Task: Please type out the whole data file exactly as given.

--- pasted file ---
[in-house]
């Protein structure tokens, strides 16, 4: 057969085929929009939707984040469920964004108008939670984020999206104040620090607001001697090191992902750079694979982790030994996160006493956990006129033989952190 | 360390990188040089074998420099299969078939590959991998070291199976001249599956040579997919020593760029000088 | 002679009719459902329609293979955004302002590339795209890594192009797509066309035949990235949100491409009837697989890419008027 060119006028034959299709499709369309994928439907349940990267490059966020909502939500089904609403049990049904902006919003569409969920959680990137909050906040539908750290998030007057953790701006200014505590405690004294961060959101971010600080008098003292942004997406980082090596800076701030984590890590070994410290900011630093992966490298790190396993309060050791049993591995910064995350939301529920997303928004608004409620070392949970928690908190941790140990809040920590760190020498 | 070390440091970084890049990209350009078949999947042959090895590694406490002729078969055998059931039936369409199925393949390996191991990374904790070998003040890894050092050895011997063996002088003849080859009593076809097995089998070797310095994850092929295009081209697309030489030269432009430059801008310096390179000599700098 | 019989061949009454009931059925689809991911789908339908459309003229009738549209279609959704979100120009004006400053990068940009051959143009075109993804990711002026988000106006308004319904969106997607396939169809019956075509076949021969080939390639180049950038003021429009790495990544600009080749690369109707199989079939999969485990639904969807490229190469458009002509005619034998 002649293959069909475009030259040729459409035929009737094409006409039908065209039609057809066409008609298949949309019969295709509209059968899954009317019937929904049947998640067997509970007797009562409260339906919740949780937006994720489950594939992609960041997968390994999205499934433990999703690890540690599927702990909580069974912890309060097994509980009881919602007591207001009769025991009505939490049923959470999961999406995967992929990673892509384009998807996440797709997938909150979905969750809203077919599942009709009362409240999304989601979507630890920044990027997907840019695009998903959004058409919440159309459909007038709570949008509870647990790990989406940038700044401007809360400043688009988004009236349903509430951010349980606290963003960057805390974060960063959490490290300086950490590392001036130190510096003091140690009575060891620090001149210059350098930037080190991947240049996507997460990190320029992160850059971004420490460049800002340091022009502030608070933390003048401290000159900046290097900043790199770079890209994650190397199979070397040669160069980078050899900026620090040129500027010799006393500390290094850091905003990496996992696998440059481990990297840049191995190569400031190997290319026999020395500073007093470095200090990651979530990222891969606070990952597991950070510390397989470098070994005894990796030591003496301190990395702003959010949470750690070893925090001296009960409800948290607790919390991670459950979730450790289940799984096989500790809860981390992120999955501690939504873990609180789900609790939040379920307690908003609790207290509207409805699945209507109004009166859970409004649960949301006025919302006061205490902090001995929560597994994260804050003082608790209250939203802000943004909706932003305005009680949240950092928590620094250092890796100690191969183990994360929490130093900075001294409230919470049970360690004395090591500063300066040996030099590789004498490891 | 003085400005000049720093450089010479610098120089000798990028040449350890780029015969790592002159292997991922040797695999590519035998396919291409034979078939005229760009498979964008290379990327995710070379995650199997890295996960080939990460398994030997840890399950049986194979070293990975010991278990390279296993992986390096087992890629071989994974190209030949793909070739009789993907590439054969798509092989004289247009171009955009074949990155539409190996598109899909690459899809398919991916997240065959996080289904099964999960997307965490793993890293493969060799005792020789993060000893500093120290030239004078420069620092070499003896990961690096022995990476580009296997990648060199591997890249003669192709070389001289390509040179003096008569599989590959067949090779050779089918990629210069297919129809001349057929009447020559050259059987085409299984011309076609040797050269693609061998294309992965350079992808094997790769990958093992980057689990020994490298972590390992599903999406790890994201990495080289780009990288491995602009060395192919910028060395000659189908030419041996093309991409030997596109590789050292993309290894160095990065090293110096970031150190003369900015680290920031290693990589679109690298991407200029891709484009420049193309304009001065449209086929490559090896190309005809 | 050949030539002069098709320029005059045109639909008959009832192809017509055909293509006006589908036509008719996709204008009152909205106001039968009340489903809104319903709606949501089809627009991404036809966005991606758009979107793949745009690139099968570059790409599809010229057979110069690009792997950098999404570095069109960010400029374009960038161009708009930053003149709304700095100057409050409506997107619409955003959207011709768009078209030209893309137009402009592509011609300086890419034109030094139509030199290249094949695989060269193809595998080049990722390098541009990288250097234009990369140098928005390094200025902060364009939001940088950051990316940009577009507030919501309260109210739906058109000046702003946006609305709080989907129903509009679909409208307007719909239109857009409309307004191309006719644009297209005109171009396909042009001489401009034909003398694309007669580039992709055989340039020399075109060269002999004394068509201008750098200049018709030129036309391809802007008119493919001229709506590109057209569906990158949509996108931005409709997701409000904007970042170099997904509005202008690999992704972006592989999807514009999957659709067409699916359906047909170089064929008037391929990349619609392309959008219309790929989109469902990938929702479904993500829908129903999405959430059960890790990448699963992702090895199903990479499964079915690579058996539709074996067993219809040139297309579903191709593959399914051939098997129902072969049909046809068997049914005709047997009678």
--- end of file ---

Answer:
[in-house]
């Protein structure tokens, strides 16, 4: 057969085929929009939707984040469920964004108008939670984020999206104040620090607001001697090191992902750079694979982790030994996160006493956990006129033989952190 | 360390990188040089074998420099299969078939590959991998070291199976001249599956040579997919020593760029000088 | 002679009719459902329609293979955004302002590339795209890594192009797509066309035949990235949100491409009837697989890419008027 060119006028034959299709499709369309994928439907349940990267490059966020909502939500089904609403049990049904902006919003569409969920959680990137909050906040539908750290998030007057953790701006200014505590405690004294961060959101971010600080008098003292942004997406980082090596800076701030984590890590070994410290900011630093992966490298790190396993309060050791049993591995910064995350939301529920997303928004608004409620070392949970928690908190941790140990809040920590760190020498 | 070390440091970084890049990209350009078949999947042959090895590694406490002729078969055998059931039936369409199925393949390996191991990374904790070998003040890894050092050895011997063996002088003849080859009593076809097995089998070797310095994850092929295009081209697309030489030269432009430059801008310096390179000599700098 | 019989061949009454009931059925689809991911789908339908459309003229009738549209279609959704979100120009004006400053990068940009051959143009075109993804990711002026988000106006308004319904969106997607396939169809019956075509076949021969080939390639180049950038003021429009790495990544600009080749690369109707199989079939999969485990639904969807490229190469458009002509005619034998 002649293959069909475009030259040729459409035929009737094409006409039908065209039609057809066409008609298949949309019969295709509209059968899954009317019937929904049947998640067997509970007797009562409260339906919740949780937006994720489950594939992609960041997968390994999205499934433990999703690890540690599927702990909580069974912890309060097994509980009881919602007591207001009769025991009505939490049923959470999961999406995967992929990673892509384009998807996440797709997938909150979905969750809203077919599942009709009362409240999304989601979507630890920044990027997907840019695009998903959004058409919440159309459909007038709570949008509870647990790990989406940038700044401007809360400043688009988004009236349903509430951010349980606290963003960057805390974060960063959490490290300086950490590392001036130190510096003091140690009575060891620090001149210059350098930037080190991947240049996507997460990190320029992160850059971004420490460049800002340091022009502030608070933390003048401290000159900046290097900043790199770079890209994650190397199979070397040669160069980078050899900026620090040129500027010799006393500390290094850091905003990496996992696998440059481990990297840049191995190569400031190997290319026999020395500073007093470095200090990651979530990222891969606070990952597991950070510390397989470098070994005894990796030591003496301190990395702003959010949470750690070893925090001296009960409800948290607790919390991670459950979730450790289940799984096989500790809860981390992120999955501690939504873990609180789900609790939040379920307690908003609790207290509207409805699945209507109004009166859970409004649960949301006025919302006061205490902090001995929560597994994260804050003082608790209250939203802000943004909706932003305005009680949240950092928590620094250092890796100690191969183990994360929490130093900075001294409230919470049970360690004395090591500063300066040996030099590789004498490891 | 003085400005000049720093450089010479610098120089000798990028040449350890780029015969790592002159292997991922040797695999590519035998396919291409034979078939005229760009498979964008290379990327995710070379995650199997890295996960080939990460398994030997840890399950049986194979070293990975010991278990390279296993992986390096087992890629071989994974190209030949793909070739009789993907590439054969798509092989004289247009171009955009074949990155539409190996598109899909690459899809398919991916997240065959996080289904099964999960997307965490793993890293493969060799005792020789993060000893500093120290030239004078420069620092070499003896990961690096022995990476580009296997990648060199591997890249003669192709070389001289390509040179003096008569599989590959067949090779050779089918990629210069297919129809001349057929009447020559050259059987085409299984011309076609040797050269693609061998294309992965350079992808094997790769990958093992980057689990020994490298972590390992599903999406790890994201990495080289780009990288491995602009060395192919910028060395000659189908030419041996093309991409030997596109590789050292993309290894160095990065090293110096970031150190003369900015680290920031290693990589679109690298991407200029891709484009420049193309304009001065449209086929490559090896190309005809 | 050949030539002069098709320029005059045109639909008959009832192809017509055909293509006006589908036509008719996709204008009152909205106001039968009340489903809104319903709606949501089809627009991404036809966005991606758009979107793949745009690139099968570059790409599809010229057979110069690009792997950098999404570095069109960010400029374009960038161009708009930053003149709304700095100057409050409506997107619409955003959207011709768009078209030209893309137009402009592509011609300086890419034109030094139509030199290249094949695989060269193809595998080049990722390098541009990288250097234009990369140098928005390094200025902060364009939001940088950051990316940009577009507030919501309260109210739906058109000046702003946006609305709080989907129903509009679909409208307007719909239109857009409309307004191309006719644009297209005109171009396909042009001489401009034909003398694309007669580039992709055989340039020399075109060269002999004394068509201008750098200049018709030129036309391809802007008119493919001229709506590109057209569906990158949509996108931005409709997701409000904007970042170099997904509005202008690999992704972006592989999807514009999957659709067409699916359906047909170089064929008037391929990349619609392309959008219309790929989109469902990938929702479904993500829908129903999405959430059960890790990448699963992702090895199903990479499964079915690579058996539709074996067993219809040139297309579903191709593959399914051939098997129902072969049909046809068997049914005709047997009678």